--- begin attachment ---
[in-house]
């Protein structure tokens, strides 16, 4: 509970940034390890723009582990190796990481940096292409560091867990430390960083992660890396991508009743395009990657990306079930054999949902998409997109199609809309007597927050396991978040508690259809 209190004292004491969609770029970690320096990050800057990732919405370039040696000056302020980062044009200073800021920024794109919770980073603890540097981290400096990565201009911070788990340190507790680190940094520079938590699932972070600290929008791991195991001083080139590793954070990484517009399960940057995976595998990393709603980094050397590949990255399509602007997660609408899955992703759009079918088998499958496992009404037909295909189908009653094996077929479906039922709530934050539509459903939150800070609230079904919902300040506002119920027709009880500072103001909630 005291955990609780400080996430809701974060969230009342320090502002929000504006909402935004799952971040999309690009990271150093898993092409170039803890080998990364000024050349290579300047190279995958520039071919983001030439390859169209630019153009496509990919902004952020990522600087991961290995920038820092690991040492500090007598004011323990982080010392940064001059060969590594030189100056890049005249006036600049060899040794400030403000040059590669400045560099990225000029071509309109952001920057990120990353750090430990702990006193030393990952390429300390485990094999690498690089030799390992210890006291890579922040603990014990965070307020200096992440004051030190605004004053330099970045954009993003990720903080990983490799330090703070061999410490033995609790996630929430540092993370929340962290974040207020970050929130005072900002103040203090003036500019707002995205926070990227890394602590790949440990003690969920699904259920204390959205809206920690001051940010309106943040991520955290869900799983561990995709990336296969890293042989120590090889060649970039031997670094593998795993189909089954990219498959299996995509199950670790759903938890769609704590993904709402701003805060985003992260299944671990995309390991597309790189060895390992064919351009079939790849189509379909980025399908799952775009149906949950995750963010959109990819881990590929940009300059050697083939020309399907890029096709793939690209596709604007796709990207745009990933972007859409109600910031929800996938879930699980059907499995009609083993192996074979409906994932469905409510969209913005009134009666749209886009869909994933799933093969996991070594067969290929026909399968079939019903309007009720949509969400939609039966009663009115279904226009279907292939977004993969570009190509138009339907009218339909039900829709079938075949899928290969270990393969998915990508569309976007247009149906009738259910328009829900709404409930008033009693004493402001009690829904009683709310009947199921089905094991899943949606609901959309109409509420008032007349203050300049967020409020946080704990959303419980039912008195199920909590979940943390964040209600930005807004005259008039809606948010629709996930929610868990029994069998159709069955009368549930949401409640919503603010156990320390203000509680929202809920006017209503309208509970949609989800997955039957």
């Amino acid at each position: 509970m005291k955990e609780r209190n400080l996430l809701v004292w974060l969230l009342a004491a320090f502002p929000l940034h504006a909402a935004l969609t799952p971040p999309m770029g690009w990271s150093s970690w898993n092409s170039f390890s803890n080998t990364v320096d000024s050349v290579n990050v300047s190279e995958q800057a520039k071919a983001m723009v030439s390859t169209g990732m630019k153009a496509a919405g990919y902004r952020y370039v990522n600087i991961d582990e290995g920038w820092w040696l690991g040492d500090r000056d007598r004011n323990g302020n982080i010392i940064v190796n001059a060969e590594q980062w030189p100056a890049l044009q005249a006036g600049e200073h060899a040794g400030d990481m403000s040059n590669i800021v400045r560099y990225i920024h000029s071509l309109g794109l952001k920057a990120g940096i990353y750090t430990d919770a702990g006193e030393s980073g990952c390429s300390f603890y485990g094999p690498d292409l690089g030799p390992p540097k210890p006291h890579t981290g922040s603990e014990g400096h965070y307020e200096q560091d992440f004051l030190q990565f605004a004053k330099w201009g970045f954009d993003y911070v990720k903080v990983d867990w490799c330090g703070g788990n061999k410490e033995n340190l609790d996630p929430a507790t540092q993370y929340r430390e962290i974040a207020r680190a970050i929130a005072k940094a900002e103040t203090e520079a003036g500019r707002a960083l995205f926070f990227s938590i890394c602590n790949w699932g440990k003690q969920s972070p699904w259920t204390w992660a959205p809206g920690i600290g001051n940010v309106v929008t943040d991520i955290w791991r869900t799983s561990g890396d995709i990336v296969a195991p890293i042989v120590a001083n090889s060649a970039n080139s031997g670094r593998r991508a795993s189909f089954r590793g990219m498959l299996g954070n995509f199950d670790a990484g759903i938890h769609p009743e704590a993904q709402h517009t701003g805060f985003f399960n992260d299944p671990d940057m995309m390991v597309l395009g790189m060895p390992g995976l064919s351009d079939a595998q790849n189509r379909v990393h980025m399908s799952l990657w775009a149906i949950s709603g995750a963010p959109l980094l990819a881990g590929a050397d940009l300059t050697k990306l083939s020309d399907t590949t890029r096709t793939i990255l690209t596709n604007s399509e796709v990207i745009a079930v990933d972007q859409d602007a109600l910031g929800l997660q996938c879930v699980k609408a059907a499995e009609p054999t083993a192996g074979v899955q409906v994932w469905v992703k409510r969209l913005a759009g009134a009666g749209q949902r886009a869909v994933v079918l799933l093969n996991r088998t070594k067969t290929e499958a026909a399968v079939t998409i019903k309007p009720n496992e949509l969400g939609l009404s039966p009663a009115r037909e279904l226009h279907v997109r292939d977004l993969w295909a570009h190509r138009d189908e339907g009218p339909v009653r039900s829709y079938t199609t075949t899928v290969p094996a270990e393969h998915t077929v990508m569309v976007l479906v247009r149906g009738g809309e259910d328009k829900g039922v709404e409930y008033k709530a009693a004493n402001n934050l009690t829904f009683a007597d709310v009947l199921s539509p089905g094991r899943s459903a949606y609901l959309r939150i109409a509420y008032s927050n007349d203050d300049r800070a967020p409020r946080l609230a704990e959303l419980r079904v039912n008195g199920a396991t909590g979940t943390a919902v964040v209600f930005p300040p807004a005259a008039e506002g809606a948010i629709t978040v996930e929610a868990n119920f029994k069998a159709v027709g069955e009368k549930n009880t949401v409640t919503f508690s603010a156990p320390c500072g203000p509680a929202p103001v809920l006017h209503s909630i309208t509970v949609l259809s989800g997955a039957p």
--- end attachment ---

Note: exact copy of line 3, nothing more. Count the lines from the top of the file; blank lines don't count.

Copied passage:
């Amino acid at each position: 509970m005291k955990e609780r209190n400080l996430l809701v004292w974060l969230l009342a004491a320090f502002p929000l940034h504006a909402a935004l969609t799952p971040p999309m770029g690009w990271s150093s970690w898993n092409s170039f390890s803890n080998t990364v320096d000024s050349v290579n990050v300047s190279e995958q800057a520039k071919a983001m723009v030439s390859t169209g990732m630019k153009a496509a919405g990919y902004r952020y370039v990522n600087i991961d582990e290995g920038w820092w040696l690991g040492d500090r000056d007598r004011n323990g302020n982080i010392i940064v190796n001059a060969e590594q980062w030189p100056a890049l044009q005249a006036g600049e200073h060899a040794g400030d990481m403000s040059n590669i800021v400045r560099y990225i920024h000029s071509l309109g794109l952001k920057a990120g940096i990353y750090t430990d919770a702990g006193e030393s980073g990952c390429s300390f603890y485990g094999p690498d292409l690089g030799p390992p540097k210890p006291h890579t981290g922040s603990e014990g400096h965070y307020e200096q560091d992440f004051l030190q990565f605004a004053k330099w201009g970045f954009d993003y911070v990720k903080v990983d867990w490799c330090g703070g788990n061999k410490e033995n340190l609790d996630p929430a507790t540092q993370y929340r430390e962290i974040a207020r680190a970050i929130a005072k940094a900002e103040t203090e520079a003036g500019r707002a960083l995205f926070f990227s938590i890394c602590n790949w699932g440990k003690q969920s972070p699904w259920t204390w992660a959205p809206g920690i600290g001051n940010v309106v929008t943040d991520i955290w791991r869900t799983s561990g890396d995709i990336v296969a195991p890293i042989v120590a001083n090889s060649a970039n080139s031997g670094r593998r991508a795993s189909f089954r590793g990219m498959l299996g954070n995509f199950d670790a990484g759903i938890h769609p009743e704590a993904q709402h517009t701003g805060f985003f399960n992260d299944p671990d940057m995309m390991v597309l395009g790189m060895p390992g995976l064919s351009d079939a595998q790849n189509r379909v990393h980025m399908s799952l990657w775009a149906i949950s709603g995750a963010p959109l980094l990819a881990g590929a050397d940009l300059t050697k990306l083939s020309d399907t590949t890029r096709t793939i990255l690209t596709n604007s399509e796709v990207i745009a079930v990933d972007q859409d602007a109600l910031g929800l997660q996938c879930v699980k609408a059907a499995e009609p054999t083993a192996g074979v899955q409906v994932w469905v992703k409510r969209l913005a759009g009134a009666g749209q949902r886009a869909v994933v079918l799933l093969n996991r088998t070594k067969t290929e499958a026909a399968v079939t998409i019903k309007p009720n496992e949509l969400g939609l009404s039966p009663a009115r037909e279904l226009h279907v997109r292939d977004l993969w295909a570009h190509r138009d189908e339907g009218p339909v009653r039900s829709y079938t199609t075949t899928v290969p094996a270990e393969h998915t077929v990508m569309v976007l479906v247009r149906g009738g809309e259910d328009k829900g039922v709404e409930y008033k709530a009693a004493n402001n934050l009690t829904f009683a007597d709310v009947l199921s539509p089905g094991r899943s459903a949606y609901l959309r939150i109409a509420y008032s927050n007349d203050d300049r800070a967020p409020r946080l609230a704990e959303l419980r079904v039912n008195g199920a396991t909590g979940t943390a919902v964040v209600f930005p300040p807004a005259a008039e506002g809606a948010i629709t978040v996930e929610a868990n119920f029994k069998a159709v027709g069955e009368k549930n009880t949401v409640t919503f508690s603010a156990p320390c500072g203000p509680a929202p103001v809920l006017h209503s909630i309208t509970v949609l259809s989800g997955a039957p």